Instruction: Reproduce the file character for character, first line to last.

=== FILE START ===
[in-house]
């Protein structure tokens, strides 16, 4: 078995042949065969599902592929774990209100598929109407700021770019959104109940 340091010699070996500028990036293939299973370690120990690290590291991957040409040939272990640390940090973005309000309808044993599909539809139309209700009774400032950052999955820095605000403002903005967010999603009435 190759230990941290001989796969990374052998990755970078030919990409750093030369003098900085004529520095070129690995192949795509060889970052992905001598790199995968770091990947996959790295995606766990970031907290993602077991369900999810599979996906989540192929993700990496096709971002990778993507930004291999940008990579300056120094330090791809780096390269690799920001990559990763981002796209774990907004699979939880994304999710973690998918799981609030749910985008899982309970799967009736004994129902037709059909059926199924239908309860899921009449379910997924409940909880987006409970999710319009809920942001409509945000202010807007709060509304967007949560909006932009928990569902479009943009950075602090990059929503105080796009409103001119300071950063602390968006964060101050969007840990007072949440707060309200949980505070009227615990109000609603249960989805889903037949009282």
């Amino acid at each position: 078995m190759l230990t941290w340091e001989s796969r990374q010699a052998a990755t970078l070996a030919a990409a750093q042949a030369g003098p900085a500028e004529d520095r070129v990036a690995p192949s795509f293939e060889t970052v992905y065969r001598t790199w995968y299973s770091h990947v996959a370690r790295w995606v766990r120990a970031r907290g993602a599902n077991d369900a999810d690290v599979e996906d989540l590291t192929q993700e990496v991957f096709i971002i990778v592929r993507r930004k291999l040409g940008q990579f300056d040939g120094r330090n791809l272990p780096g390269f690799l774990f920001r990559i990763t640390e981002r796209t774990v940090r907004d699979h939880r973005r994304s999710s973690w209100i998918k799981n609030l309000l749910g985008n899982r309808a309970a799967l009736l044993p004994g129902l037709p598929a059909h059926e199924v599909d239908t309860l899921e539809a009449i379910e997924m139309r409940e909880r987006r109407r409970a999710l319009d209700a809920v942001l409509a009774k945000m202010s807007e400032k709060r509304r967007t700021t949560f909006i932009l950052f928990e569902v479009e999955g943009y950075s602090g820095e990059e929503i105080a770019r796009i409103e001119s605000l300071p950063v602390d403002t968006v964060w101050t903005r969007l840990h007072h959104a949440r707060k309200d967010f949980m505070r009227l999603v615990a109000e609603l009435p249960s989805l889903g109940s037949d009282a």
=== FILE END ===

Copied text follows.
[in-house]
């Protein structure tokens, strides 16, 4: 078995042949065969599902592929774990209100598929109407700021770019959104109940 340091010699070996500028990036293939299973370690120990690290590291991957040409040939272990640390940090973005309000309808044993599909539809139309209700009774400032950052999955820095605000403002903005967010999603009435 190759230990941290001989796969990374052998990755970078030919990409750093030369003098900085004529520095070129690995192949795509060889970052992905001598790199995968770091990947996959790295995606766990970031907290993602077991369900999810599979996906989540192929993700990496096709971002990778993507930004291999940008990579300056120094330090791809780096390269690799920001990559990763981002796209774990907004699979939880994304999710973690998918799981609030749910985008899982309970799967009736004994129902037709059909059926199924239908309860899921009449379910997924409940909880987006409970999710319009809920942001409509945000202010807007709060509304967007949560909006932009928990569902479009943009950075602090990059929503105080796009409103001119300071950063602390968006964060101050969007840990007072949440707060309200949980505070009227615990109000609603249960989805889903037949009282």
């Amino acid at each position: 078995m190759l230990t941290w340091e001989s796969r990374q010699a052998a990755t970078l070996a030919a990409a750093q042949a030369g003098p900085a500028e004529d520095r070129v990036a690995p192949s795509f293939e060889t970052v992905y065969r001598t790199w995968y299973s770091h990947v996959a370690r790295w995606v766990r120990a970031r907290g993602a599902n077991d369900a999810d690290v599979e996906d989540l590291t192929q993700e990496v991957f096709i971002i990778v592929r993507r930004k291999l040409g940008q990579f300056d040939g120094r330090n791809l272990p780096g390269f690799l774990f920001r990559i990763t640390e981002r796209t774990v940090r907004d699979h939880r973005r994304s999710s973690w209100i998918k799981n609030l309000l749910g985008n899982r309808a309970a799967l009736l044993p004994g129902l037709p598929a059909h059926e199924v599909d239908t309860l899921e539809a009449i379910e997924m139309r409940e909880r987006r109407r409970a999710l319009d209700a809920v942001l409509a009774k945000m202010s807007e400032k709060r509304r967007t700021t949560f909006i932009l950052f928990e569902v479009e999955g943009y950075s602090g820095e990059e929503i105080a770019r796009i409103e001119s605000l300071p950063v602390d403002t968006v964060w101050t903005r969007l840990h007072h959104a949440r707060k309200d967010f949980m505070r009227l999603v615990a109000e609603l009435p249960s989805l889903g109940s037949d009282a």